US Supreme Court Denies Davis Appeal, Clearing Way for Execution
(APN) ATLANTA — The Supreme Court of the US announced Tuesday, October 14, 2008, that it will not take up an appeal for Georgia death row inmate Troy Anthony Davis.
The Court issued a temporary stay of execution for Davis on September 23, 2008, just two hours before his last scheduled execution. Tuesday’s decision automatically terminates that stay and paves the way for a new execution date, possibly as early as the end of the month.
Since Davis’s 1991 conviction for the murder of Savannah police officer Mark Allen MacPhail, seven of nine witnesses used by the prosecution have either changed or recanted their original testimony in sworn affidavits.
Attorneys for Davis argued the recantations create too much doubt for an execution to take place and asked the Court for a new trial or hearing to consider the new evidence. It appears now that Davis may have exhausted all avenues of appeal.
“It’s pretty devastating to everyone,” Jason Ewart, an attorney on the case, told Atlanta Progressive News. “It’s still not a decision on the merits of the case, on the facts of the case.”
Ewart said attorneys would consider all possible avenues, including going back before the Georgia Board of Pardons and Paroles, which denied Davis clemency on September 12, 2008.
“We’re going to consider all our options,” Ewart added. “We’re not giving up.”
Davis’s sister Martina Correia expressed outrage over Tuesday’s decision.
“I’m trying to figure out why I live in this country,” she said. “I don’t know what it takes for us to protect the innocent in this country.”
Correia said her brother is “very, very disappointed” by the news but is trying to remain hopeful.
“He’s trying to remain strong for us and what we have to do,” she said.
Other supporters like Amnesty International USA (AIUSA) issued denunciations of Tuesday’s decision as well.
“The Supreme Court’s decision is truly shocking, given that significant evidence of Davis’ innocence will never have a chance to be examined,” Larry Cox, Executive Director for AIUSA, said in a press release.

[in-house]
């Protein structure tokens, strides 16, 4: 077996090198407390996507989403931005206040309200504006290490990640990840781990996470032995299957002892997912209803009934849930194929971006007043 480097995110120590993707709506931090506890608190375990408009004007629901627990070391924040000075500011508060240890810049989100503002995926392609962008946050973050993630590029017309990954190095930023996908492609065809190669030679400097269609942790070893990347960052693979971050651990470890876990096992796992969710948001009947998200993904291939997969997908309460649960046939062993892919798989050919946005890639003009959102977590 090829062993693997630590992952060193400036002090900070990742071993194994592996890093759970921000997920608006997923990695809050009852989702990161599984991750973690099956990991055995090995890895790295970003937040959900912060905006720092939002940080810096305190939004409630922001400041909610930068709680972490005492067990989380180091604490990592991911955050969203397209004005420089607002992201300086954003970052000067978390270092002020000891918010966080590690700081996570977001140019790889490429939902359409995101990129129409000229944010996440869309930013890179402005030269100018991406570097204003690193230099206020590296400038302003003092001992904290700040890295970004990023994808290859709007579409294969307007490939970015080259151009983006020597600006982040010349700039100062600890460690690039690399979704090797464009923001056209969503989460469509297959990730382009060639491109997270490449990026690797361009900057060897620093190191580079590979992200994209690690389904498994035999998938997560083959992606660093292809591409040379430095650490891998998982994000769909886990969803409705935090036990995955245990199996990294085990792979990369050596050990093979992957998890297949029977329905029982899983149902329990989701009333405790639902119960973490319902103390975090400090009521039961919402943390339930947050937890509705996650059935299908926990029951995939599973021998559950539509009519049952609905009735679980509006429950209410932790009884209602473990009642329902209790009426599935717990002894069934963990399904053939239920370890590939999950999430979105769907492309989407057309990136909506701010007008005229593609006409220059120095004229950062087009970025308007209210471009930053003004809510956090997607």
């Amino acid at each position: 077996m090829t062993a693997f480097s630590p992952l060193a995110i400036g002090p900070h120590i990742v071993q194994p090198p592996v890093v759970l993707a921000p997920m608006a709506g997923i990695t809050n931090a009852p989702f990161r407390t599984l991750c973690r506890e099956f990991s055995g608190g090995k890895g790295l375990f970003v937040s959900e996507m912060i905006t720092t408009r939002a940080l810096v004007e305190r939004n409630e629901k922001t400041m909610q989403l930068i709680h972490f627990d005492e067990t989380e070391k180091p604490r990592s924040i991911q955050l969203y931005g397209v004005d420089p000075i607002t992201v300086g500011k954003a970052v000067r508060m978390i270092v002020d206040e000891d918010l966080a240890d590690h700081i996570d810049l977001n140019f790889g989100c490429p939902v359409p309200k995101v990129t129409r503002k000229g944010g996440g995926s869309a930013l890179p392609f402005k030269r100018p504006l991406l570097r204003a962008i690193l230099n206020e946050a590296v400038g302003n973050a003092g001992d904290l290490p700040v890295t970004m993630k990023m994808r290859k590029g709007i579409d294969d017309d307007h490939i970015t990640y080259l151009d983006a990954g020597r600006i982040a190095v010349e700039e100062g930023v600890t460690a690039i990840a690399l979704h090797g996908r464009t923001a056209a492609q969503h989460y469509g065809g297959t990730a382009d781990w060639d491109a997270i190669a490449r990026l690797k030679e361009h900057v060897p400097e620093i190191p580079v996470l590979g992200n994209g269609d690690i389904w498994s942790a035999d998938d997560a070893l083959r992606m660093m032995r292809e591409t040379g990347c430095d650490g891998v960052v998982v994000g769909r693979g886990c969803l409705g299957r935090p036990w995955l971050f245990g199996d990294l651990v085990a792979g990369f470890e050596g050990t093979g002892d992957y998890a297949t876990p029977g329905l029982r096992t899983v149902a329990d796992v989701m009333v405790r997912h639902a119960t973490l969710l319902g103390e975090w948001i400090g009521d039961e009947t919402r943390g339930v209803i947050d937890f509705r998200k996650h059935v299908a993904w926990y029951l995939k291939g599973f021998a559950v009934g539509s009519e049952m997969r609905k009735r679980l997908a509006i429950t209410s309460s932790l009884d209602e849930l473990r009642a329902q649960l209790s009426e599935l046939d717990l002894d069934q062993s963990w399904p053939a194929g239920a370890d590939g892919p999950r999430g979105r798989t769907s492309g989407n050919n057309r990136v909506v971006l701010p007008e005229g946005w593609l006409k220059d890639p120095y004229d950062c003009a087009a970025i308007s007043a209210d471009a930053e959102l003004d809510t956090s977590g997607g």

“Faulty eyewitness identification is the leading cause of wrongful convictions, and the hallmark of Davis’s case. This was an opportunity for the Court to clarify the constitutionality of putting the innocent to death — and in Davis’s case, his innocence could only be determined with a new hearing or trial,” Cox said.
State Rep. Stephanie Benfield (D-Decatur) told Atlanta Progressive News she is disappointed by Tuesday’s decision but “not surprised given the makeup of the Court.”
In addition to working on eyewitness identification reform, which stalled in the previous legislative session, Benfield said she is interested in working on standards for bringing new evidence to court.
“We need to ensure critical evidence that comes up after the trial is considered,” Benfield said. “This is a miscarriage of justice when all evidence is not fully vetted.”
Groups like AIUSA and Georgians For Alternatives to the Death Penalty (GFADP) have worked to bring international attention to the Davis case. Since February 2007, AIUSA has collected over 200,000 petitions from around the world asking for clemency for Davis.
Noted figures such as Pope Benedict XVI, Archbishop Desmond Tutu, and former President Jimmy Carter have asked for mercy for Davis.
GFADP officials said they will plan a series of actions in light of Tuesday’s decision. Details have yet to be released.
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